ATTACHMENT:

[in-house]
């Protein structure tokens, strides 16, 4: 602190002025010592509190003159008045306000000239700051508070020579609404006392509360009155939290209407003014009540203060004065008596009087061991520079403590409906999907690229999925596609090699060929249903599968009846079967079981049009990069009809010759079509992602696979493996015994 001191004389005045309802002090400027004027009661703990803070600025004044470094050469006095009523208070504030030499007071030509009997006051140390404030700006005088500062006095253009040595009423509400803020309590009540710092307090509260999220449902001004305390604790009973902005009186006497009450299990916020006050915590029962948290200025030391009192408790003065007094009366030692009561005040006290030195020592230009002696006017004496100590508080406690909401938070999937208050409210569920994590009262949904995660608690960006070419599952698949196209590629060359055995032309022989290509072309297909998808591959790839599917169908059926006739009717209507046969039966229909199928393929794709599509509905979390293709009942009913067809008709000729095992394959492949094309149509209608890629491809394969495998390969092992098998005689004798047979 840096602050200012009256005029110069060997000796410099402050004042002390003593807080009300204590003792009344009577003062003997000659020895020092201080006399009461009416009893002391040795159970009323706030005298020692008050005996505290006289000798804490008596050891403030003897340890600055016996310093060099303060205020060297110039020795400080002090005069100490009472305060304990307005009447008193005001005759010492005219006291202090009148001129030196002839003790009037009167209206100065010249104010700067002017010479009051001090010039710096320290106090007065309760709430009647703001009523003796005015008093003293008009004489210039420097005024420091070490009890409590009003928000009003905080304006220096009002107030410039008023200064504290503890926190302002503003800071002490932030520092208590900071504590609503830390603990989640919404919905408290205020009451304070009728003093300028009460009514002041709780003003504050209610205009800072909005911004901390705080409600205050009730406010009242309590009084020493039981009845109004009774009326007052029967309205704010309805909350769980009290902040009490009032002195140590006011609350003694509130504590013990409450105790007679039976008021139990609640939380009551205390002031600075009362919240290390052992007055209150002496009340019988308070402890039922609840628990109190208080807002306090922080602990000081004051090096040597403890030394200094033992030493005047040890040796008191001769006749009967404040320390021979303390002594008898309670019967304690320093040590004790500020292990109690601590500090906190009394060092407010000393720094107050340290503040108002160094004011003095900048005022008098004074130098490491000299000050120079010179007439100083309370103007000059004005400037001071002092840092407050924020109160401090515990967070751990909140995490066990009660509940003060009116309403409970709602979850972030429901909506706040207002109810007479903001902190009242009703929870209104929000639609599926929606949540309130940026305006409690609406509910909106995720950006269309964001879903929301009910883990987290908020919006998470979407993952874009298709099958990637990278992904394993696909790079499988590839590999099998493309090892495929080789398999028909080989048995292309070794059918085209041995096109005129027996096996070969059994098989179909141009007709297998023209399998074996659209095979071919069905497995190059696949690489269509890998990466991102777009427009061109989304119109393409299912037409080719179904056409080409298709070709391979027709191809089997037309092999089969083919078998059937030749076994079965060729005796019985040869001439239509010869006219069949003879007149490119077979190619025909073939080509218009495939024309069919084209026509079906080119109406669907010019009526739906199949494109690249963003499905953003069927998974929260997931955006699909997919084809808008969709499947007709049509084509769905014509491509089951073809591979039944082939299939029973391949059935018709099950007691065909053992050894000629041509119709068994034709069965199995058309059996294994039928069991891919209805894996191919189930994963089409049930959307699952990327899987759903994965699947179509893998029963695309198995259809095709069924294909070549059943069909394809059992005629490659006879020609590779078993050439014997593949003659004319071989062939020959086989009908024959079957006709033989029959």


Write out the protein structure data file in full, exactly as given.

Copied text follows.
[in-house]
């Protein structure tokens, strides 16, 4: 602190002025010592509190003159008045306000000239700051508070020579609404006392509360009155939290209407003014009540203060004065008596009087061991520079403590409906999907690229999925596609090699060929249903599968009846079967079981049009990069009809010759079509992602696979493996015994 001191004389005045309802002090400027004027009661703990803070600025004044470094050469006095009523208070504030030499007071030509009997006051140390404030700006005088500062006095253009040595009423509400803020309590009540710092307090509260999220449902001004305390604790009973902005009186006497009450299990916020006050915590029962948290200025030391009192408790003065007094009366030692009561005040006290030195020592230009002696006017004496100590508080406690909401938070999937208050409210569920994590009262949904995660608690960006070419599952698949196209590629060359055995032309022989290509072309297909998808591959790839599917169908059926006739009717209507046969039966229909199928393929794709599509509905979390293709009942009913067809008709000729095992394959492949094309149509209608890629491809394969495998390969092992098998005689004798047979 840096602050200012009256005029110069060997000796410099402050004042002390003593807080009300204590003792009344009577003062003997000659020895020092201080006399009461009416009893002391040795159970009323706030005298020692008050005996505290006289000798804490008596050891403030003897340890600055016996310093060099303060205020060297110039020795400080002090005069100490009472305060304990307005009447008193005001005759010492005219006291202090009148001129030196002839003790009037009167209206100065010249104010700067002017010479009051001090010039710096320290106090007065309760709430009647703001009523003796005015008093003293008009004489210039420097005024420091070490009890409590009003928000009003905080304006220096009002107030410039008023200064504290503890926190302002503003800071002490932030520092208590900071504590609503830390603990989640919404919905408290205020009451304070009728003093300028009460009514002041709780003003504050209610205009800072909005911004901390705080409600205050009730406010009242309590009084020493039981009845109004009774009326007052029967309205704010309805909350769980009290902040009490009032002195140590006011609350003694509130504590013990409450105790007679039976008021139990609640939380009551205390002031600075009362919240290390052992007055209150002496009340019988308070402890039922609840628990109190208080807002306090922080602990000081004051090096040597403890030394200094033992030493005047040890040796008191001769006749009967404040320390021979303390002594008898309670019967304690320093040590004790500020292990109690601590500090906190009394060092407010000393720094107050340290503040108002160094004011003095900048005022008098004074130098490491000299000050120079010179007439100083309370103007000059004005400037001071002092840092407050924020109160401090515990967070751990909140995490066990009660509940003060009116309403409970709602979850972030429901909506706040207002109810007479903001902190009242009703929870209104929000639609599926929606949540309130940026305006409690609406509910909106995720950006269309964001879903929301009910883990987290908020919006998470979407993952874009298709099958990637990278992904394993696909790079499988590839590999099998493309090892495929080789398999028909080989048995292309070794059918085209041995096109005129027996096996070969059994098989179909141009007709297998023209399998074996659209095979071919069905497995190059696949690489269509890998990466991102777009427009061109989304119109393409299912037409080719179904056409080409298709070709391979027709191809089997037309092999089969083919078998059937030749076994079965060729005796019985040869001439239509010869006219069949003879007149490119077979190619025909073939080509218009495939024309069919084209026509079906080119109406669907010019009526739906199949494109690249963003499905953003069927998974929260997931955006699909997919084809808008969709499947007709049509084509769905014509491509089951073809591979039944082939299939029973391949059935018709099950007691065909053992050894000629041509119709068994034709069965199995058309059996294994039928069991891919209805894996191919189930994963089409049930959307699952990327899987759903994965699947179509893998029963695309198995259809095709069924294909070549059943069909394809059992005629490659006879020609590779078993050439014997593949003659004319071989062939020959086989009908024959079957006709033989029959």